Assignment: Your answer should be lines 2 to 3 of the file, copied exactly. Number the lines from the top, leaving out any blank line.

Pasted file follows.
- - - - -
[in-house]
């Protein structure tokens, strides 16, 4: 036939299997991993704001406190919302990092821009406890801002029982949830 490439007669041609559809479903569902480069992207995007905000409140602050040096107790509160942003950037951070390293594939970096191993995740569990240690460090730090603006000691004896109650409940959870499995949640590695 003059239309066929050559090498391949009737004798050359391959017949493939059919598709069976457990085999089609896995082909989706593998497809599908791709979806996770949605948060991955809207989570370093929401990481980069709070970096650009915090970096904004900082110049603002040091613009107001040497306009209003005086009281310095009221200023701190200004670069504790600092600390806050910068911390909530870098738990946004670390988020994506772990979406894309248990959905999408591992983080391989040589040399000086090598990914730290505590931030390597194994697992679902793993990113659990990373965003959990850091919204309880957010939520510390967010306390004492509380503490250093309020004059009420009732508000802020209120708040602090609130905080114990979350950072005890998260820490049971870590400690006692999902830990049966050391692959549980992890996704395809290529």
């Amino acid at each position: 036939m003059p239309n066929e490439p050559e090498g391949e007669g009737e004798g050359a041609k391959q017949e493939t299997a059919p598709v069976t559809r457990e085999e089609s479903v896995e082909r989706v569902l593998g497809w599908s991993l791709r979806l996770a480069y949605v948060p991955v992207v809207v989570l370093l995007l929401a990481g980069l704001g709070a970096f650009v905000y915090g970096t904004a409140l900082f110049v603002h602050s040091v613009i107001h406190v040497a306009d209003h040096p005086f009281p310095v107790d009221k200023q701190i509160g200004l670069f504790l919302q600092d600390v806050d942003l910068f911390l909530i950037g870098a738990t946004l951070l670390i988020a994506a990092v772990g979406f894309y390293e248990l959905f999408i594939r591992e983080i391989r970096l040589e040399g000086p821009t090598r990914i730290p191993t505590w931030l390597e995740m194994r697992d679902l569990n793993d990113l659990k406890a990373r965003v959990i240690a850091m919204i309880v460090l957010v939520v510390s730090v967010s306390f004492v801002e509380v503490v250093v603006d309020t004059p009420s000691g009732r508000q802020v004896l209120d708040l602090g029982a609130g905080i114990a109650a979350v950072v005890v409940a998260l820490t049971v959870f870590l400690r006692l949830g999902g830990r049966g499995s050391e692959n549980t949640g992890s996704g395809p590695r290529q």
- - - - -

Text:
């Protein structure tokens, strides 16, 4: 036939299997991993704001406190919302990092821009406890801002029982949830 490439007669041609559809479903569902480069992207995007905000409140602050040096107790509160942003950037951070390293594939970096191993995740569990240690460090730090603006000691004896109650409940959870499995949640590695 003059239309066929050559090498391949009737004798050359391959017949493939059919598709069976457990085999089609896995082909989706593998497809599908791709979806996770949605948060991955809207989570370093929401990481980069709070970096650009915090970096904004900082110049603002040091613009107001040497306009209003005086009281310095009221200023701190200004670069504790600092600390806050910068911390909530870098738990946004670390988020994506772990979406894309248990959905999408591992983080391989040589040399000086090598990914730290505590931030390597194994697992679902793993990113659990990373965003959990850091919204309880957010939520510390967010306390004492509380503490250093309020004059009420009732508000802020209120708040602090609130905080114990979350950072005890998260820490049971870590400690006692999902830990049966050391692959549980992890996704395809290529």
């Amino acid at each position: 036939m003059p239309n066929e490439p050559e090498g391949e007669g009737e004798g050359a041609k391959q017949e493939t299997a059919p598709v069976t559809r457990e085999e089609s479903v896995e082909r989706v569902l593998g497809w599908s991993l791709r979806l996770a480069y949605v948060p991955v992207v809207v989570l370093l995007l929401a990481g980069l704001g709070a970096f650009v905000y915090g970096t904004a409140l900082f110049v603002h602050s040091v613009i107001h406190v040497a306009d209003h040096p005086f009281p310095v107790d009221k200023q701190i509160g200004l670069f504790l919302q600092d600390v806050d942003l910068f911390l909530i950037g870098a738990t946004l951070l670390i988020a994506a990092v772990g979406f894309y390293e248990l959905f999408i594939r591992e983080i391989r970096l040589e040399g000086p821009t090598r990914i730290p191993t505590w931030l390597e995740m194994r697992d679902l569990n793993d990113l659990k406890a990373r965003v959990i240690a850091m919204i309880v460090l957010v939520v510390s730090v967010s306390f004492v801002e509380v503490v250093v603006d309020t004059p009420s000691g009732r508000q802020v004896l209120d708040l602090g029982a609130g905080i114990a109650a979350v950072v005890v409940a998260l820490t049971v959870f870590l400690r006692l949830g999902g830990r049966g499995s050391e692959n549980t949640g992890s996704g395809p590695r290529q």